As I write this, the major cycle of Atlantic Windstorms which has battered us for the last month or so seems to have dissipated enough to give us a reprieve. Just how long this is due to last is up for debate at the moment but every calm day is very welcome. Whilst the going is good, I'm taking advantage of every day to carry on with the monitoring of our massive wintering Brent Geese populations here in Langstone and Chichester Harbours.
For those of you who are unfamiliar with the Brent Goose, let me take this opportunity to introduce you. They're a small goose, only a little bit bigger than a Mallard and can generally be found in large flocks either on the water or feeding on fields nearby. There are three different forms globally but the one that spends it's winters here in the Solent (with the exception of a few different individuals) is the Dark-bellied Brent Goose (Branta bernicla bernicla). If you're lucky enough to come across an assemblage of these Siberian visitors, be sure to stop a while and listen, their communal calling en masse is quite beautiful to hear as it drifts over the wetlands.
Above: Brent Geese in Langstone Harbour. Photo by M.Eagles.
As they don't naturally breed in the UK, we're not able to directly monitor how many young each pair fledge as we would do for locally breeding birds. Luckily for us though, it's relatively easy to spot a young Brent Goose. The easiest way to do this is to look at the rear parts of their wing feathers. Adults are pitch black at the back whilst juveniles will have several thin white bands which cross this area. By comparing the numbers of young birds to older birds in the returning skeins, it's possible to get a year on year picture of just how successful the summers breeding season was.
Above: two adult and three juvenile Brent Geese (note the white stripes). Photo by M. Eagles.
One of the most amazing things about our local wintering Brent Geese is the scale of the journey they make each year to reach us. They actually breed each summer way up in the high arctic of northern Siberia before travelling over 3000 miles to reach the Solent.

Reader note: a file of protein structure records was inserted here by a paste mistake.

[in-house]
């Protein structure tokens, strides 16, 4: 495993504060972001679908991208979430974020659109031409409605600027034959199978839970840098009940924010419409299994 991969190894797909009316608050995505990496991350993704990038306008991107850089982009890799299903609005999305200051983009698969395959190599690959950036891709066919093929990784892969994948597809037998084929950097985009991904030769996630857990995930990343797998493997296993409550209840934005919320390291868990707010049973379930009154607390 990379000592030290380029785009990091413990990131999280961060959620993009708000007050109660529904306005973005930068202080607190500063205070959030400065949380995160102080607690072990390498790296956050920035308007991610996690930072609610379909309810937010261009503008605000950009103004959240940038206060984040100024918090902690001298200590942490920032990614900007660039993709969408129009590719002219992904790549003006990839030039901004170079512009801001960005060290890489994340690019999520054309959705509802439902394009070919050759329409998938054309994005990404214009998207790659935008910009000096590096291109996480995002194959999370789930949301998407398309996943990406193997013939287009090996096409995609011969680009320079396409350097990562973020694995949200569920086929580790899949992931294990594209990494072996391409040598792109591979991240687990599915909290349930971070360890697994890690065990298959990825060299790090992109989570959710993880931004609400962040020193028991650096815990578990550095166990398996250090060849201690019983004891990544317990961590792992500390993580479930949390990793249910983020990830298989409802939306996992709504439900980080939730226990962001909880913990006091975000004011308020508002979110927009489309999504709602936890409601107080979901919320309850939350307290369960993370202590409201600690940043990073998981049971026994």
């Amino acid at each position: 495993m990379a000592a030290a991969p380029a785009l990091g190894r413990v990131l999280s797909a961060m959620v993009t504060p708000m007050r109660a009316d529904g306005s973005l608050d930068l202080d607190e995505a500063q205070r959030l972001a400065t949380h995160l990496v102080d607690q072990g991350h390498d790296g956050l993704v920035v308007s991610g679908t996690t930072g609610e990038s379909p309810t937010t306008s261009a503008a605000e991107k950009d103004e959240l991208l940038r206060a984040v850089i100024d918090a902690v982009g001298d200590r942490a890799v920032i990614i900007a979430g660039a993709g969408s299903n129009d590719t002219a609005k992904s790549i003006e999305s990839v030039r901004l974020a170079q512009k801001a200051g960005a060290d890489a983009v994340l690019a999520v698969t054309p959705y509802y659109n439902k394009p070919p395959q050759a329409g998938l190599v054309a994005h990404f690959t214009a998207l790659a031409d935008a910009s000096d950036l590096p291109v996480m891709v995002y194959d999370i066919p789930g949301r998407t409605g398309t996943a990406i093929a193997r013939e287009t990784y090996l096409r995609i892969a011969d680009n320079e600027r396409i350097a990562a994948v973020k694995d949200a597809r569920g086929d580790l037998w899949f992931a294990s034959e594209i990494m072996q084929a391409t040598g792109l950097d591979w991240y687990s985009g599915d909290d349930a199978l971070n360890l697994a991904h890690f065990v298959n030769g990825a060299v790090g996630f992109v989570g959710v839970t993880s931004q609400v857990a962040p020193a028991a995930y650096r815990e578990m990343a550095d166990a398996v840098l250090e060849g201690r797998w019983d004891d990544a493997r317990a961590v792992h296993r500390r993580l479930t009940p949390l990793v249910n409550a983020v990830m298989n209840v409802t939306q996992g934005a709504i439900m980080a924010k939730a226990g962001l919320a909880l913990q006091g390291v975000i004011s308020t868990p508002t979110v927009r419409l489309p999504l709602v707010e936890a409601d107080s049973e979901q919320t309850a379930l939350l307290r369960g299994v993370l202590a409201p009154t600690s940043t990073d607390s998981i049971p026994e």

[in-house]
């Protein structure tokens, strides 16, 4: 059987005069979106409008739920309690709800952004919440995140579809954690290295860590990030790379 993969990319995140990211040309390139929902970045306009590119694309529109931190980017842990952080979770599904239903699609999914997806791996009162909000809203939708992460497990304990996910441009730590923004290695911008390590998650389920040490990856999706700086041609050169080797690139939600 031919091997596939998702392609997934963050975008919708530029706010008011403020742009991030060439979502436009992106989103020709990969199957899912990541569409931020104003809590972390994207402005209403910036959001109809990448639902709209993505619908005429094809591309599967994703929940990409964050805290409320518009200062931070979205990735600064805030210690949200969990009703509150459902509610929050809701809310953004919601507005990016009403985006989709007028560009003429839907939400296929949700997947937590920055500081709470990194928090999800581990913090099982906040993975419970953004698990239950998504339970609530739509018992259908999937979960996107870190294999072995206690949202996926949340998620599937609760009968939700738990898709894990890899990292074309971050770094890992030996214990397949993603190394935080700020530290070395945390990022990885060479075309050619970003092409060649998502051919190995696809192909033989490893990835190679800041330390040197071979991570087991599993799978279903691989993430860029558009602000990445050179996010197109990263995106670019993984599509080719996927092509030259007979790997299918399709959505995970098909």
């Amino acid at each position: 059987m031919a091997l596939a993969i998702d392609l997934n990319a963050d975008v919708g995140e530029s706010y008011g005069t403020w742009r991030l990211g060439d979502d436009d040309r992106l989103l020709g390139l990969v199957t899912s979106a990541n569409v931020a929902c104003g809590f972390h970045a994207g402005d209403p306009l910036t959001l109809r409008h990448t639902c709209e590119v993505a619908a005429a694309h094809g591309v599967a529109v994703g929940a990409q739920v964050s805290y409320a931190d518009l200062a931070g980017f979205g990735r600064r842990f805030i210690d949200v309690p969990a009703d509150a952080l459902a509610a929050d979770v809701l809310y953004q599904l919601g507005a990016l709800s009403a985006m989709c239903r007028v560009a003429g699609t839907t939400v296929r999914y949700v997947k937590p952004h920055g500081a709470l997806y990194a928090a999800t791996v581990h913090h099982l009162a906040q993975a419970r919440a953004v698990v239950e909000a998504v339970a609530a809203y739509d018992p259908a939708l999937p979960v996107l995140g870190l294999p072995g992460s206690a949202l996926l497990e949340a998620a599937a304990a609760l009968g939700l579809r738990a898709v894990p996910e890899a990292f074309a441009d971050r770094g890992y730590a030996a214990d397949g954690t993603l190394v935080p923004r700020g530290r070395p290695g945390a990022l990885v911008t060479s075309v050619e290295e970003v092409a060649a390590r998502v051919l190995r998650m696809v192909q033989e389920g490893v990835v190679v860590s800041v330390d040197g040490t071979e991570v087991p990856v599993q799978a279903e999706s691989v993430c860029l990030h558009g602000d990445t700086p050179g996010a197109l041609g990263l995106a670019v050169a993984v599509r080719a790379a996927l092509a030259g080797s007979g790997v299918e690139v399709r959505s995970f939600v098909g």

It's a fascinating annual journey and one that reminds us that to migratory animals, human borders don't mean much. In their mid twenties, the oldest geese still making this journey would have hatched in the USSR before flying back and forth across the former iron curtain. Their great great grandparents would also have faced flying over atmospheric nuclear testing areas in the middle of the 20th century as they moved back and forth on their epic migration.
Back in the Solent, the scale of the journey made to spend winter here shows us just how special Langstone Harbour, Chichester Harbour and the surrounding areas are. Between October and March, thousands of Brent Geese can be found feeding on the rich Zostera beds and fields nearby. As you can imagine, after such a journey, they need to eat heartily and rebuild their energy levels if they're to get through the winter and then make the arduous journey north in the spring. Although we know where most of these feeding areas are, we still rely on citizen scientists like you to keep us informed of their movements. This is essential because if we're to be able to adequately make sure their winter feeding grounds are safe from threats, we need to have as many records as possible showing each areas importance. Around Langstone Harbour for example, the major feeding areas are along the east coast of Portsmouth, Farlington, Broadmarsh, and virtually all of the undeveloped parts of Hayling Island. I'm happy to say that, at the moment, a new recording system is in development which will make it a lot easier for people to take part in this important work and I'll be announcing details when I can. Until then, feel free to report any sightings via email (email@example.com) and if you're around the eastern Solent, be sure to check out the Chichester Harbour Conservancy's excellent Goose Watch page.
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